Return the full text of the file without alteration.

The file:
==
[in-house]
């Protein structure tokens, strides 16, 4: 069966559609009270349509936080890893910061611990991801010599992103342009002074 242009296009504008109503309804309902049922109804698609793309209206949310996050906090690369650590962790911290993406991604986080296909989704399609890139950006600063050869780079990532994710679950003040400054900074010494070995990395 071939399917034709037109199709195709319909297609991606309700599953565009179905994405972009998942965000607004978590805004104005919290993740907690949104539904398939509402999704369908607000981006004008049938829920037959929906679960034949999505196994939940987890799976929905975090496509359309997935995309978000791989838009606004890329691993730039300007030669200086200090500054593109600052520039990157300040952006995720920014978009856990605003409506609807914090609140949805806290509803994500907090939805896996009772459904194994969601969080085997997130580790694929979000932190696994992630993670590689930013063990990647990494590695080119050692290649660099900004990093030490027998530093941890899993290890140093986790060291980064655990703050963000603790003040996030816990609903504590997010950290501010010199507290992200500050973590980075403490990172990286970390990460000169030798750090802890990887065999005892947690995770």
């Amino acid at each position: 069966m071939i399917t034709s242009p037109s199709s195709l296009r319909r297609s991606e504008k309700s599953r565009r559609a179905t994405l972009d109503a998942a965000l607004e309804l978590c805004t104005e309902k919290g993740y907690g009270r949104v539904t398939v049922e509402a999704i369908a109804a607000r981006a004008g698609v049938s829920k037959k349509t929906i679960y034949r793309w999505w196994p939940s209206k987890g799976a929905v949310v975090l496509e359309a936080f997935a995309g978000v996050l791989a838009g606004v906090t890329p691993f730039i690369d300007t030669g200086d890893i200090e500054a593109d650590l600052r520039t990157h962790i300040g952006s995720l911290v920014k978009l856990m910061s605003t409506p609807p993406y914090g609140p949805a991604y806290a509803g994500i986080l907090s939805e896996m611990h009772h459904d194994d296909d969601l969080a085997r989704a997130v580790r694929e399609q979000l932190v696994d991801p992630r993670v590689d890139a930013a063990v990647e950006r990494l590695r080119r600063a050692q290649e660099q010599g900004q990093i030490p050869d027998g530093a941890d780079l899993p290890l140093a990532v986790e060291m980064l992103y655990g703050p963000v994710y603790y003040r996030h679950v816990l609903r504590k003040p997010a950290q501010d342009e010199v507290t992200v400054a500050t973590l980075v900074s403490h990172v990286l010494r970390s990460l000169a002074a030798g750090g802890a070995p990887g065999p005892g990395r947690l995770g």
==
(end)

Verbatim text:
[in-house]
């Protein structure tokens, strides 16, 4: 069966559609009270349509936080890893910061611990991801010599992103342009002074 242009296009504008109503309804309902049922109804698609793309209206949310996050906090690369650590962790911290993406991604986080296909989704399609890139950006600063050869780079990532994710679950003040400054900074010494070995990395 071939399917034709037109199709195709319909297609991606309700599953565009179905994405972009998942965000607004978590805004104005919290993740907690949104539904398939509402999704369908607000981006004008049938829920037959929906679960034949999505196994939940987890799976929905975090496509359309997935995309978000791989838009606004890329691993730039300007030669200086200090500054593109600052520039990157300040952006995720920014978009856990605003409506609807914090609140949805806290509803994500907090939805896996009772459904194994969601969080085997997130580790694929979000932190696994992630993670590689930013063990990647990494590695080119050692290649660099900004990093030490027998530093941890899993290890140093986790060291980064655990703050963000603790003040996030816990609903504590997010950290501010010199507290992200500050973590980075403490990172990286970390990460000169030798750090802890990887065999005892947690995770």
């Amino acid at each position: 069966m071939i399917t034709s242009p037109s199709s195709l296009r319909r297609s991606e504008k309700s599953r565009r559609a179905t994405l972009d109503a998942a965000l607004e309804l978590c805004t104005e309902k919290g993740y907690g009270r949104v539904t398939v049922e509402a999704i369908a109804a607000r981006a004008g698609v049938s829920k037959k349509t929906i679960y034949r793309w999505w196994p939940s209206k987890g799976a929905v949310v975090l496509e359309a936080f997935a995309g978000v996050l791989a838009g606004v906090t890329p691993f730039i690369d300007t030669g200086d890893i200090e500054a593109d650590l600052r520039t990157h962790i300040g952006s995720l911290v920014k978009l856990m910061s605003t409506p609807p993406y914090g609140p949805a991604y806290a509803g994500i986080l907090s939805e896996m611990h009772h459904d194994d296909d969601l969080a085997r989704a997130v580790r694929e399609q979000l932190v696994d991801p992630r993670v590689d890139a930013a063990v990647e950006r990494l590695r080119r600063a050692q290649e660099q010599g900004q990093i030490p050869d027998g530093a941890d780079l899993p290890l140093a990532v986790e060291m980064l992103y655990g703050p963000v994710y603790y003040r996030h679950v816990l609903r504590k003040p997010a950290q501010d342009e010199v507290t992200v400054a500050t973590l980075v900074s403490h990172v990286l010494r970390s990460l000169a002074a030798g750090g802890a070995p990887g065999p005892g990395r947690l995770g």